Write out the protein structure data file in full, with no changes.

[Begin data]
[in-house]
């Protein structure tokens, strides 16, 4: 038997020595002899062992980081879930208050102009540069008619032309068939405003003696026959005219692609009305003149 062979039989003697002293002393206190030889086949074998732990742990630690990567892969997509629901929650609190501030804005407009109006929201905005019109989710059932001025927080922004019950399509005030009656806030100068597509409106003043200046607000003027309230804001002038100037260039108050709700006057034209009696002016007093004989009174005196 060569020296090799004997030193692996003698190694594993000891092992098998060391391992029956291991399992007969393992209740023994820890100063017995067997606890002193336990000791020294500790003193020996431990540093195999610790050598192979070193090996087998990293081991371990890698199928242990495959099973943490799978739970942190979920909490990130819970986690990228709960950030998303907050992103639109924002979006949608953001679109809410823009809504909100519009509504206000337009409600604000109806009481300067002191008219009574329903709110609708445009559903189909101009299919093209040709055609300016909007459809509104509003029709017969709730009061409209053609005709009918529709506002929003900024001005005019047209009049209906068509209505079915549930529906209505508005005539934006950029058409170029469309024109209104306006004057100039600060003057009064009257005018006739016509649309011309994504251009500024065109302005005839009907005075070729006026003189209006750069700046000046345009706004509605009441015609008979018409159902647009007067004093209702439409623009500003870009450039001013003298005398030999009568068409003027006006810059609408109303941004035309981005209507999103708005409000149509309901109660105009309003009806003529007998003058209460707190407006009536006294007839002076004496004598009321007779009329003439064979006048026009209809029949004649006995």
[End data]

[in-house]
């Protein structure tokens, strides 16, 4: 038997020595002899062992980081879930208050102009540069008619032309068939405003003696026959005219692609009305003149 062979039989003697002293002393206190030889086949074998732990742990630690990567892969997509629901929650609190501030804005407009109006929201905005019109989710059932001025927080922004019950399509005030009656806030100068597509409106003043200046607000003027309230804001002038100037260039108050709700006057034209009696002016007093004989009174005196 060569020296090799004997030193692996003698190694594993000891092992098998060391391992029956291991399992007969393992209740023994820890100063017995067997606890002193336990000791020294500790003193020996431990540093195999610790050598192979070193090996087998990293081991371990890698199928242990495959099973943490799978739970942190979920909490990130819970986690990228709960950030998303907050992103639109924002979006949608953001679109809410823009809504909100519009509504206000337009409600604000109806009481300067002191008219009574329903709110609708445009559903189909101009299919093209040709055609300016909007459809509104509003029709017969709730009061409209053609005709009918529709506002929003900024001005005019047209009049209906068509209505079915549930529906209505508005005539934006950029058409170029469309024109209104306006004057100039600060003057009064009257005018006739016509649309011309994504251009500024065109302005005839009907005075070729006026003189209006750069700046000046345009706004509605009441015609008979018409159902647009007067004093209702439409623009500003870009450039001013003298005398030999009568068409003027006006810059609408109303941004035309981005209507999103708005409000149509309901109660105009309003009806003529007998003058209460707190407006009536006294007839002076004496004598009321007779009329003439064979006048026009209809029949004649006995």